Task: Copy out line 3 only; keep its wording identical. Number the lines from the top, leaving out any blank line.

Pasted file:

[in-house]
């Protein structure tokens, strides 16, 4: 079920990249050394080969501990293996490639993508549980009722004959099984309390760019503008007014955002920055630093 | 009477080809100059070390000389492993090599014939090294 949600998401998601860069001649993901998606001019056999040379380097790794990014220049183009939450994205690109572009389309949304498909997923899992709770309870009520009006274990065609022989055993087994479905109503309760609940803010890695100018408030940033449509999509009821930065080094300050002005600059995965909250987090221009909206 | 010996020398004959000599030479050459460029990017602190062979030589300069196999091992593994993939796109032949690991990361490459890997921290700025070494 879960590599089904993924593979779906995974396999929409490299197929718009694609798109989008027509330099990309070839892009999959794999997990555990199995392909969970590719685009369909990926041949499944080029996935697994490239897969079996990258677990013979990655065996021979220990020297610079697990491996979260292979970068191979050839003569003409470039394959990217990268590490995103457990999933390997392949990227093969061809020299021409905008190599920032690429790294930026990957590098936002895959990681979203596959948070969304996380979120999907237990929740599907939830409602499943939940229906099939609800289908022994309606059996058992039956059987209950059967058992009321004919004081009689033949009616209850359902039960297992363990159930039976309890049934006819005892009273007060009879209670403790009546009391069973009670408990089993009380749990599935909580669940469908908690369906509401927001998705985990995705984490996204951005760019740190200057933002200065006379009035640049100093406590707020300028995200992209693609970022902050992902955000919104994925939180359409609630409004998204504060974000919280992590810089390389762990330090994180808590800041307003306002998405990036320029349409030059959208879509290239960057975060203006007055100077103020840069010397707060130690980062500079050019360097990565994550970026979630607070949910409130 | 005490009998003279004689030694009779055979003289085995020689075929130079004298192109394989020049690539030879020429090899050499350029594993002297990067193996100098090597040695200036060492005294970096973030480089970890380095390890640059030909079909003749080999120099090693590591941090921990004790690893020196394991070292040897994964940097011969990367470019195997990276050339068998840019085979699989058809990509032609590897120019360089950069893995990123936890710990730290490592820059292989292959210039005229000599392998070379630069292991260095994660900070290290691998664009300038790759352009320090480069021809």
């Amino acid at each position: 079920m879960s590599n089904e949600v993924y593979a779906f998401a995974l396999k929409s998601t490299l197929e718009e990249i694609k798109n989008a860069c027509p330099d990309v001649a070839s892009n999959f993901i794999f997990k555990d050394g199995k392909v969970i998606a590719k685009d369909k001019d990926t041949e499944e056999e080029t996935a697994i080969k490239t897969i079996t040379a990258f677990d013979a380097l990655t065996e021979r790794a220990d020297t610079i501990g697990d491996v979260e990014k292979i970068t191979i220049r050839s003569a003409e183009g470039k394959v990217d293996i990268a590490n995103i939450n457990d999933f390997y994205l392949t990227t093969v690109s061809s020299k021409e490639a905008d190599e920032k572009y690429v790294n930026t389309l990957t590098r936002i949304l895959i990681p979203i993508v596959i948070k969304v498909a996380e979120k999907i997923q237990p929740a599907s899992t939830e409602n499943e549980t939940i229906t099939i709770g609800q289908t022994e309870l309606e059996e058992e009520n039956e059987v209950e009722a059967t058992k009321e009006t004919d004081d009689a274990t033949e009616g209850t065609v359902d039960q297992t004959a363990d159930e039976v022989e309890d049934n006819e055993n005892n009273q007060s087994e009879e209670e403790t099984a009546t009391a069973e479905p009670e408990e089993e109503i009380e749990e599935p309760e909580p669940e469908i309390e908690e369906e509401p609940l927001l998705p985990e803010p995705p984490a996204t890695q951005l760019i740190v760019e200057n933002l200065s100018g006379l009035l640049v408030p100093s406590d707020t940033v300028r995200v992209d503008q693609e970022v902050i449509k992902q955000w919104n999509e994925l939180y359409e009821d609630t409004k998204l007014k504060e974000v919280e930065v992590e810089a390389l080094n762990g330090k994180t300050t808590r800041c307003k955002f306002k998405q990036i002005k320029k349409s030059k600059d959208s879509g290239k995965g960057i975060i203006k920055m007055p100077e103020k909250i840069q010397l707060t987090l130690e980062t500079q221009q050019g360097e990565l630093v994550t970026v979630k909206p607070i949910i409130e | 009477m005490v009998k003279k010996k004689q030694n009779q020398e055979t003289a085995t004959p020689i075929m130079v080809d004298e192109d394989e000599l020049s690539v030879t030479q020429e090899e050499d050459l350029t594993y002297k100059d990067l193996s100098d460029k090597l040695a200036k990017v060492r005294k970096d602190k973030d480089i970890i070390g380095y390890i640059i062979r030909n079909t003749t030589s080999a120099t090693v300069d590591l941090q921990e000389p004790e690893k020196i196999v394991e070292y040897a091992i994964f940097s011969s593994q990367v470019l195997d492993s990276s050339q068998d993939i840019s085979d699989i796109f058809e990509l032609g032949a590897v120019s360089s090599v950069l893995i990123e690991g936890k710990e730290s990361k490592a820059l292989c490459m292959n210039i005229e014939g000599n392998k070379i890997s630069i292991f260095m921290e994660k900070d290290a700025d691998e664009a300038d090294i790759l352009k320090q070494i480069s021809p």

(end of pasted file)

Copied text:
């Amino acid at each position: 079920m879960s590599n089904e949600v993924y593979a779906f998401a995974l396999k929409s998601t490299l197929e718009e990249i694609k798109n989008a860069c027509p330099d990309v001649a070839s892009n999959f993901i794999f997990k555990d050394g199995k392909v969970i998606a590719k685009d369909k001019d990926t041949e499944e056999e080029t996935a697994i080969k490239t897969i079996t040379a990258f677990d013979a380097l990655t065996e021979r790794a220990d020297t610079i501990g697990d491996v979260e990014k292979i970068t191979i220049r050839s003569a003409e183009g470039k394959v990217d293996i990268a590490n995103i939450n457990d999933f390997y994205l392949t990227t093969v690109s061809s020299k021409e490639a905008d190599e920032k572009y690429v790294n930026t389309l990957t590098r936002i949304l895959i990681p979203i993508v596959i948070k969304v498909a996380e979120k999907i997923q237990p929740a599907s899992t939830e409602n499943e549980t939940i229906t099939i709770g609800q289908t022994e309870l309606e059996e058992e009520n039956e059987v209950e009722a059967t058992k009321e009006t004919d004081d009689a274990t033949e009616g209850t065609v359902d039960q297992t004959a363990d159930e039976v022989e309890d049934n006819e055993n005892n009273q007060s087994e009879e209670e403790t099984a009546t009391a069973e479905p009670e408990e089993e109503i009380e749990e599935p309760e909580p669940e469908i309390e908690e369906e509401p609940l927001l998705p985990e803010p995705p984490a996204t890695q951005l760019i740190v760019e200057n933002l200065s100018g006379l009035l640049v408030p100093s406590d707020t940033v300028r995200v992209d503008q693609e970022v902050i449509k992902q955000w919104n999509e994925l939180y359409e009821d609630t409004k998204l007014k504060e974000v919280e930065v992590e810089a390389l080094n762990g330090k994180t300050t808590r800041c307003k955002f306002k998405q990036i002005k320029k349409s030059k600059d959208s879509g290239k995965g960057i975060i203006k920055m007055p100077e103020k909250i840069q010397l707060t987090l130690e980062t500079q221009q050019g360097e990565l630093v994550t970026v979630k909206p607070i949910i409130e | 009477m005490v009998k003279k010996k004689q030694n009779q020398e055979t003289a085995t004959p020689i075929m130079v080809d004298e192109d394989e000599l020049s690539v030879t030479q020429e090899e050499d050459l350029t594993y002297k100059d990067l193996s100098d460029k090597l040695a200036k990017v060492r005294k970096d602190k973030d480089i970890i070390g380095y390890i640059i062979r030909n079909t003749t030589s080999a120099t090693v300069d590591l941090q921990e000389p004790e690893k020196i196999v394991e070292y040897a091992i994964f940097s011969s593994q990367v470019l195997d492993s990276s050339q068998d993939i840019s085979d699989i796109f058809e990509l032609g032949a590897v120019s360089s090599v950069l893995i990123e690991g936890k710990e730290s990361k490592a820059l292989c490459m292959n210039i005229e014939g000599n392998k070379i890997s630069i292991f260095m921290e994660k900070d290290a700025d691998e664009a300038d090294i790759l352009k320090q070494i480069s021809p």